• Richard L. McCormick
  • Richard L. McCormick
  • Distinguished Professor of History and Education; and President Emeritus, Board of Governors
  • Degree: Ph.D., Yale University (History), 1976
  • Additional Degree(s): B.A., Amherst College (Magna cum laude, American Studies), 1969
  • Specialty: Nineteenth- and Twentieth-Century US: Political History
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  • Office: 1 Richardson Street, New Brunswick, NJ
  • Phone: 848-932-7705

Mailing Address
Rutgers, The State University of New Jersey
4 Huntington Street
New Brunswick, NJ 08901-1071
Fax: 732-932-6185

Campus Mailing Information
4 Huntington Street
College Avenue Campus


Political Corruption in American History; Higher Education in Modern America



  • From Realignment to Reform: Political Change in New York State, 1893–1910 (Ithaca, NY: Cornell University Press, 1981)
  • Progressivism, coauthored with Arthur S. Link (Arlington Heights, IL: Harlan Davidson, 1983)
  • The Party Period and Public Policy: American Politics from the Age of Jackson to the Progressive Era (New York: Oxford University Press, 1986)


  • “Ethno-Cultural Interpretations of Nineteenth-Century American Voting Behavior,” Political Science Quarterly 89 (June 1974): 351–77
  • “The Party Period and Public Policy: An Exploratory Hypothesis,” Journal of American History 66 (September 1979): 279–98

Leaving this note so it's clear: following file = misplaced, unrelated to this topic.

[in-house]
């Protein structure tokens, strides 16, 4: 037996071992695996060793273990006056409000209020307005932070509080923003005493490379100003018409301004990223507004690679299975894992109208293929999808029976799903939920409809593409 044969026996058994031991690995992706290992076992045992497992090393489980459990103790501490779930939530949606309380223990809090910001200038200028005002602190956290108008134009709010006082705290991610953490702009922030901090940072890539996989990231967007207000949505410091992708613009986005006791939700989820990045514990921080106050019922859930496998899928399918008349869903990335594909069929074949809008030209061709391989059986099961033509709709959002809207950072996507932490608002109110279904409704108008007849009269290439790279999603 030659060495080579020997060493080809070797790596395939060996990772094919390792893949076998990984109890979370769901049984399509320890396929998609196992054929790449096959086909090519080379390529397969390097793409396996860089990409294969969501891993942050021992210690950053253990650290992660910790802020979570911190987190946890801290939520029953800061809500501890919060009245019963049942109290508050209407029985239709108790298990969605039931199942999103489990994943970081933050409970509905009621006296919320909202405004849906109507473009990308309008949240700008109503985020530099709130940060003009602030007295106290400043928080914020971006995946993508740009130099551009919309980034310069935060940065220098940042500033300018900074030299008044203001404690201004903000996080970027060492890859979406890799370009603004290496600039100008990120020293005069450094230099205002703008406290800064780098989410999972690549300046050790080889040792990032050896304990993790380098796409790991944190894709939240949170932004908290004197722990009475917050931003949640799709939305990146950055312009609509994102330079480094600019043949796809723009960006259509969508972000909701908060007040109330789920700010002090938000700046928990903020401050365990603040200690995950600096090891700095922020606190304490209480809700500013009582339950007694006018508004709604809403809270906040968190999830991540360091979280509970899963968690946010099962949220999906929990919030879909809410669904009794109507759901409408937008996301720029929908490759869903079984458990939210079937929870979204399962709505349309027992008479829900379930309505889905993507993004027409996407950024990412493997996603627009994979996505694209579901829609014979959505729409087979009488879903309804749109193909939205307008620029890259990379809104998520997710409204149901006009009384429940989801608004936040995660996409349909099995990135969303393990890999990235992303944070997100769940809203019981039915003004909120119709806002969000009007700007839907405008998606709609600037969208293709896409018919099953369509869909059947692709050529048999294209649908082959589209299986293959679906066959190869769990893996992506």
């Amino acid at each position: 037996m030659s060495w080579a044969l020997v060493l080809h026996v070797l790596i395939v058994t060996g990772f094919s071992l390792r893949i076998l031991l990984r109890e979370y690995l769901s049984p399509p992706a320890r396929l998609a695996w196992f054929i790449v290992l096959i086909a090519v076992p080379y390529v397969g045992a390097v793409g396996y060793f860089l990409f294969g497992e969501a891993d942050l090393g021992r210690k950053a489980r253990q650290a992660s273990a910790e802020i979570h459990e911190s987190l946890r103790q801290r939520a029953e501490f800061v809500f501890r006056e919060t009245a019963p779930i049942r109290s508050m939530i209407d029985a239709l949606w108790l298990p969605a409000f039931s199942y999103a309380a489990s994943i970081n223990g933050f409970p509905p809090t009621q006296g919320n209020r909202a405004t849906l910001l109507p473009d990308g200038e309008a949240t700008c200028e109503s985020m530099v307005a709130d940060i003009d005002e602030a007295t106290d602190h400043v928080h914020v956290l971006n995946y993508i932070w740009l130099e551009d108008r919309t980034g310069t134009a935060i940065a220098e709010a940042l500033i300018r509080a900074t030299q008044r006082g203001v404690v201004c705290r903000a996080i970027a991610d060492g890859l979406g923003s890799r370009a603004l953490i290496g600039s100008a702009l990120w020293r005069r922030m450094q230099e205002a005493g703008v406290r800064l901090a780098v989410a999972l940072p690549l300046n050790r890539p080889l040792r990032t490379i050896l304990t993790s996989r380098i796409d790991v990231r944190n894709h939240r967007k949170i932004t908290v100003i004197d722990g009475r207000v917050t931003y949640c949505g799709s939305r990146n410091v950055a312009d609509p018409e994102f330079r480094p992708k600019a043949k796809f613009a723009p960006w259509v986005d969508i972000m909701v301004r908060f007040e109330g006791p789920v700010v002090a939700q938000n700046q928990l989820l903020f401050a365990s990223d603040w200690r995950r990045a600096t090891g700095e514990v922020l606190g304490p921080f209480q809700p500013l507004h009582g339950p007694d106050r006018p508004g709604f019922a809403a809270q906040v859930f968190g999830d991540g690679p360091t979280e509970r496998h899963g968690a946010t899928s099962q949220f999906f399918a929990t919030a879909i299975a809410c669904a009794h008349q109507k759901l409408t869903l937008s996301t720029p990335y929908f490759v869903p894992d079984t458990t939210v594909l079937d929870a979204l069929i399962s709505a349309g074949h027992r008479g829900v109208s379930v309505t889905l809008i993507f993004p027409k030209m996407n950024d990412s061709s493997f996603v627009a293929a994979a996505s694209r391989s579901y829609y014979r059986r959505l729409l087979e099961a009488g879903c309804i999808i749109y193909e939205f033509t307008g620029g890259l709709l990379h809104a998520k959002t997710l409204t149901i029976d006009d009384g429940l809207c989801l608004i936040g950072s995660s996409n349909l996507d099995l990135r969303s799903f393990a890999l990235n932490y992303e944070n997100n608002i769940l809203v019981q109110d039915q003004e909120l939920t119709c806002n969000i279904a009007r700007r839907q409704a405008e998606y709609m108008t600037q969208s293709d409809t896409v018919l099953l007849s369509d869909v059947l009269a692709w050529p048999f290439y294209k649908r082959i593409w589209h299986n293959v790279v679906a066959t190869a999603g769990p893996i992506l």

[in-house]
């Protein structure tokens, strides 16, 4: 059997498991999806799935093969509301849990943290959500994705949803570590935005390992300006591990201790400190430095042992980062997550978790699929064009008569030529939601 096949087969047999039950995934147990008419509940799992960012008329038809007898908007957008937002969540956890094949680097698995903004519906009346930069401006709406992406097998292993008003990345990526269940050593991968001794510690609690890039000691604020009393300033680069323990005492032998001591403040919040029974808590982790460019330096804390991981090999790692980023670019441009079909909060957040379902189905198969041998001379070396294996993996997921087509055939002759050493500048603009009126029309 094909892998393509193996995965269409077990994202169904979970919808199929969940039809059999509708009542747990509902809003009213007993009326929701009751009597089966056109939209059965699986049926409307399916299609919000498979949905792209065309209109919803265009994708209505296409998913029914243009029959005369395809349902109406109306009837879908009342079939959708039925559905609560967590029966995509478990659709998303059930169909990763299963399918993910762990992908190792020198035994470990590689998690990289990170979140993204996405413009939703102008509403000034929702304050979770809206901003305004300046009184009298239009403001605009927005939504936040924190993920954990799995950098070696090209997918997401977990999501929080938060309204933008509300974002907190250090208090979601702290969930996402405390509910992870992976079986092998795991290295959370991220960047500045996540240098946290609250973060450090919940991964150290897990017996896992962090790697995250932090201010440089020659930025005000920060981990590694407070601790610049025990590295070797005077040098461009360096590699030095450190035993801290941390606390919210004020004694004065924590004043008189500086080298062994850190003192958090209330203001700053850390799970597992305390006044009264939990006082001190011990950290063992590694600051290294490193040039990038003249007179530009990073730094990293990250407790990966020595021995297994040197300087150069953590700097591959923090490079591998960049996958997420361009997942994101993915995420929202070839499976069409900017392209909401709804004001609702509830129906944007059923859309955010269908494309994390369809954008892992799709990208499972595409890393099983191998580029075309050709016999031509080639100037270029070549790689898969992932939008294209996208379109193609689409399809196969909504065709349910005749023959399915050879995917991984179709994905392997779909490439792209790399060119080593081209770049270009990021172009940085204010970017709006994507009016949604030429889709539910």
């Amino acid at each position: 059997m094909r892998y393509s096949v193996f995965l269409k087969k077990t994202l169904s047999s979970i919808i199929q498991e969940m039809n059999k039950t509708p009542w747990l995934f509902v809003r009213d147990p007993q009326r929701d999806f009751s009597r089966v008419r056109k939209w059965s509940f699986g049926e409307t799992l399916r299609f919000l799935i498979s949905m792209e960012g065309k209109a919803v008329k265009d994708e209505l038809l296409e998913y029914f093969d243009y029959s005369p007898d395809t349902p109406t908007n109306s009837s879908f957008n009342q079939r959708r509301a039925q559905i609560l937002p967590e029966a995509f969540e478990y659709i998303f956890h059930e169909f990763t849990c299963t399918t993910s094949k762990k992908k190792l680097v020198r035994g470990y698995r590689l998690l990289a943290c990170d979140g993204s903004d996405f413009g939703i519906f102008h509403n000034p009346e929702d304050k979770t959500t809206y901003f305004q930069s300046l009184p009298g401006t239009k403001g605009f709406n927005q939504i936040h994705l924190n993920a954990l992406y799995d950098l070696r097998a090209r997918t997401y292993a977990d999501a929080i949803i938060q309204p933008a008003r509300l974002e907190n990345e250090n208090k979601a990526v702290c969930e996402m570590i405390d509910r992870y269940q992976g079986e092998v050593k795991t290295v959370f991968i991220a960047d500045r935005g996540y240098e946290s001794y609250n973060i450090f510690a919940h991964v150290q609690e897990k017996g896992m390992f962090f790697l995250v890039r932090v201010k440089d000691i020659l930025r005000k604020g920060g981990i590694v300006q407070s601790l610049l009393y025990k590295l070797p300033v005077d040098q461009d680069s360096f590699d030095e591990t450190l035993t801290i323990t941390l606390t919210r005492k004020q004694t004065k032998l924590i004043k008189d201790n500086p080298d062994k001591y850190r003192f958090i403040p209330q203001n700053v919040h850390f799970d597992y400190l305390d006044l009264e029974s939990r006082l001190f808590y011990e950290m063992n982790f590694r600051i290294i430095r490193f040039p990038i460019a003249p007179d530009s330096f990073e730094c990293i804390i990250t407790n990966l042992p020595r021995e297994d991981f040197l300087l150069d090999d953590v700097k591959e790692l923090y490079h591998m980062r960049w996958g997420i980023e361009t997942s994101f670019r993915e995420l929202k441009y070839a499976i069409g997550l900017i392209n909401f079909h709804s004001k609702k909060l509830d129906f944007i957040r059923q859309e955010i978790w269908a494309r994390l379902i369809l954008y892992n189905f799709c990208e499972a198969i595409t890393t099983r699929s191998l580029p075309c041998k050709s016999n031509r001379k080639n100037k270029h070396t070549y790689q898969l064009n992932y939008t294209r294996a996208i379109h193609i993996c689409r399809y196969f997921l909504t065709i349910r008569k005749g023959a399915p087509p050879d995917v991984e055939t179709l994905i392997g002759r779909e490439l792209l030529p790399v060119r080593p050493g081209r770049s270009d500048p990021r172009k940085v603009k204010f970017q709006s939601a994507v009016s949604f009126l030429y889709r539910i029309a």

• “The Discovery that Business Corrupts Politics: A Reappraisal of the Origins of Progressivism,” American Historical Review 86 (April 1981): 247–74
  • “Public Life in Industrial America, 1877–1917,” in Eric Foner, ed., The New American History (Philadelphia: Temple University Press, 1990): 93–117


  • Honorary Doctor of Laws, Rutgers University, 2012
  • Honorary Professorship, Shanghai University, 2012
  • John Simon Guggenheim Memorial Foundation Fellowship, 1985
  • Woodrow Wilson International Center for Scholars Fellowship, 1985
  • Shelby Cullom Davis Center for Historical Studies, Princeton University, Visiting Fellowship, 1981–1982
  • George Washington Egleston Historical Prize, Yale University, 1977 (awarded annually for the best dissertation in American history)
  • Phi Beta Kappa, Amherst College, 1968